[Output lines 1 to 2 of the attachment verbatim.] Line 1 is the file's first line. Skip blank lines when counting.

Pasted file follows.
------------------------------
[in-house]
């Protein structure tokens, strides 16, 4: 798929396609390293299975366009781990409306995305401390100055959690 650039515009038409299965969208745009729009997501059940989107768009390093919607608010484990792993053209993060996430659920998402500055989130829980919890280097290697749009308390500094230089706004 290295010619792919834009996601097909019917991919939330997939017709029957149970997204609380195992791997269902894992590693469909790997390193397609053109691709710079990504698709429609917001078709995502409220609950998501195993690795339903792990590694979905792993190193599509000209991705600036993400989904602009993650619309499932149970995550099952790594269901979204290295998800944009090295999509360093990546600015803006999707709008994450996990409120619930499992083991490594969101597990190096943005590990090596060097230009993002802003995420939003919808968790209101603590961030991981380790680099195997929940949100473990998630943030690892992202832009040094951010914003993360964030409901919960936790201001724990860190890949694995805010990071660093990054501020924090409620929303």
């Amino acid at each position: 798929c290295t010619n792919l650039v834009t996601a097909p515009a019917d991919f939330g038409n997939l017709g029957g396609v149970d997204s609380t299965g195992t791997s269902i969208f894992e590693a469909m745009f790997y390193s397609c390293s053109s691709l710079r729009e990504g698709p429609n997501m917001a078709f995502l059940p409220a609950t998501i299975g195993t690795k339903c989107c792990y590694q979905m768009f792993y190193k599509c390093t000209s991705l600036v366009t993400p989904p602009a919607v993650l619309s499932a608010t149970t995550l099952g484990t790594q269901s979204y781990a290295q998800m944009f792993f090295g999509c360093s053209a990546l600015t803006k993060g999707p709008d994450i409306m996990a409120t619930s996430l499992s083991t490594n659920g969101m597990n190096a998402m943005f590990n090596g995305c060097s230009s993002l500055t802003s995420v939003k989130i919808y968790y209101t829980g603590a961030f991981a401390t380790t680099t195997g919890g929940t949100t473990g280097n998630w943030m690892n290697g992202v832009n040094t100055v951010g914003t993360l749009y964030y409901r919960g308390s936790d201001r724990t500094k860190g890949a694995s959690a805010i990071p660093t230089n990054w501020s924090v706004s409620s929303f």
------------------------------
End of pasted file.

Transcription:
[in-house]
């Protein structure tokens, strides 16, 4: 798929396609390293299975366009781990409306995305401390100055959690 650039515009038409299965969208745009729009997501059940989107768009390093919607608010484990792993053209993060996430659920998402500055989130829980919890280097290697749009308390500094230089706004 290295010619792919834009996601097909019917991919939330997939017709029957149970997204609380195992791997269902894992590693469909790997390193397609053109691709710079990504698709429609917001078709995502409220609950998501195993690795339903792990590694979905792993190193599509000209991705600036993400989904602009993650619309499932149970995550099952790594269901979204290295998800944009090295999509360093990546600015803006999707709008994450996990409120619930499992083991490594969101597990190096943005590990090596060097230009993002802003995420939003919808968790209101603590961030991981380790680099195997929940949100473990998630943030690892992202832009040094951010914003993360964030409901919960936790201001724990860190890949694995805010990071660093990054501020924090409620929303």